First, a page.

Football scandal at Penn State
Penn State Nittany Lion fans hoist a flag up in the air during a game against the Southern Mississippi State Golden Eagles at the Beaver Stadium in State College, Penn.
Bob Moon: Even if you don't know college football, you've probably heard about Penn State. Today, anyway.
A former assistant football coach is facing charges of sexually abusing eight boys over 15 years. Two officials at the university are charged with failing to report the abuse and lying to a grand jury. And investigators are looking into how the school handled the accusations.
Which could tell us a lot about just how big a business college football has become. From the Marketplace Education Desk at WYPR, Amy Scott reports.
Amy Scott: In State College, Penn., football is a very big deal.
Murray Sperber: It's the thing that the town is known for. There is a good university there, but when you say Penn State to the average American, they're going to immediately say football, Joe Paterno, Nittany Lions.
That's Murray Sperber. He teaches classes on sports in education at U.C. Berkeley. Joe Paterno is the legendary coach of the Penn State football team, the Nittany Lions. Sperber says he's known for running a clean program in a scandal-ridden sport. Paterno hasn't been accused of wrongdoing.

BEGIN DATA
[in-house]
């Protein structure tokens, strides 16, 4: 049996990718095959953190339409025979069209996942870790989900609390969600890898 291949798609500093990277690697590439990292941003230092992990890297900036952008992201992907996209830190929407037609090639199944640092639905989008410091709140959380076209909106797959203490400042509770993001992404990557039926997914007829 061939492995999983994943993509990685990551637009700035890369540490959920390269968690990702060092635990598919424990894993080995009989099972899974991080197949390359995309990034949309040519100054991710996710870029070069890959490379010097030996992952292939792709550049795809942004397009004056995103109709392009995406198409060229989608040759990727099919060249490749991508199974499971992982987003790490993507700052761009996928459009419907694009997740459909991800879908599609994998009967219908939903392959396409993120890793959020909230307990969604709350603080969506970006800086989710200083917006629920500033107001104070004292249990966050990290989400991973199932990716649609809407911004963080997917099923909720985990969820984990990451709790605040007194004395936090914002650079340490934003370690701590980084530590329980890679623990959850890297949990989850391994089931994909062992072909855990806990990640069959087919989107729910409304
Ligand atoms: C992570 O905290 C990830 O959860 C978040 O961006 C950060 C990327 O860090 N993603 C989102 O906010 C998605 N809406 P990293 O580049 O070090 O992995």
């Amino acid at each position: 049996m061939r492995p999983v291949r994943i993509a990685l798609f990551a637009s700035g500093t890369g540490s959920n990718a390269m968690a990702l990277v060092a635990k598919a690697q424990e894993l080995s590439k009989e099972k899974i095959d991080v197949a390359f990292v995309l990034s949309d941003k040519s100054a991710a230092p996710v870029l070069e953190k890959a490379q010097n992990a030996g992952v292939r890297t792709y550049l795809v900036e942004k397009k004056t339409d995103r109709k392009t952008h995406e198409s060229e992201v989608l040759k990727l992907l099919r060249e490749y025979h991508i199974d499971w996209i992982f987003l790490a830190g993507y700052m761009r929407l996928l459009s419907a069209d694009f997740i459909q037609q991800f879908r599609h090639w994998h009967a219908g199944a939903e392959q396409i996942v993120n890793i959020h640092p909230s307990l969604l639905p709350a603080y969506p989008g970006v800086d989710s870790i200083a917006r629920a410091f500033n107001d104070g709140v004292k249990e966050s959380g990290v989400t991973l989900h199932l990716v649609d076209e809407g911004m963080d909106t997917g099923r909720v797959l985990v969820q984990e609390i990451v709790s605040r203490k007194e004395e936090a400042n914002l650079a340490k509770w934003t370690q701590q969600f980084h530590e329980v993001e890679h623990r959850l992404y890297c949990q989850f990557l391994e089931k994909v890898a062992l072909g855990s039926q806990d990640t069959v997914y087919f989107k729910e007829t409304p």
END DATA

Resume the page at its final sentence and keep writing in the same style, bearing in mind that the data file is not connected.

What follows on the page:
Jerry Sandusky, the accused former assistant coach, was once considered Paterno's heir apparent.
Sperber: Something like this really contradicts a lot of the mystique around the program.
Some believe football has become too important to universities, eclipsing other sports. Scott Rosner is with the Wharton Sports Business Initiative at the University of Pennsylvania. At Penn State, football brings in millions of dollars from ticket sales, alumni donations and the Big Ten television contract. But all told, Rosner says athletics makes up maybe 5 percent of the university's revenue.
Scott Rosner: It's a very small slice of the pie. The better way to think about an athletic program is as the front porch of a university. It's the first thing that many people see, hear and associate with a university.
The allegations that emerged over the weekend make that front porch a little less inviting. Berkeley's Murray Sperber says what determines a football program's success is winning or losing. And he says Penn State's having a pretty good year.
I'm Amy Scott for Marketplace.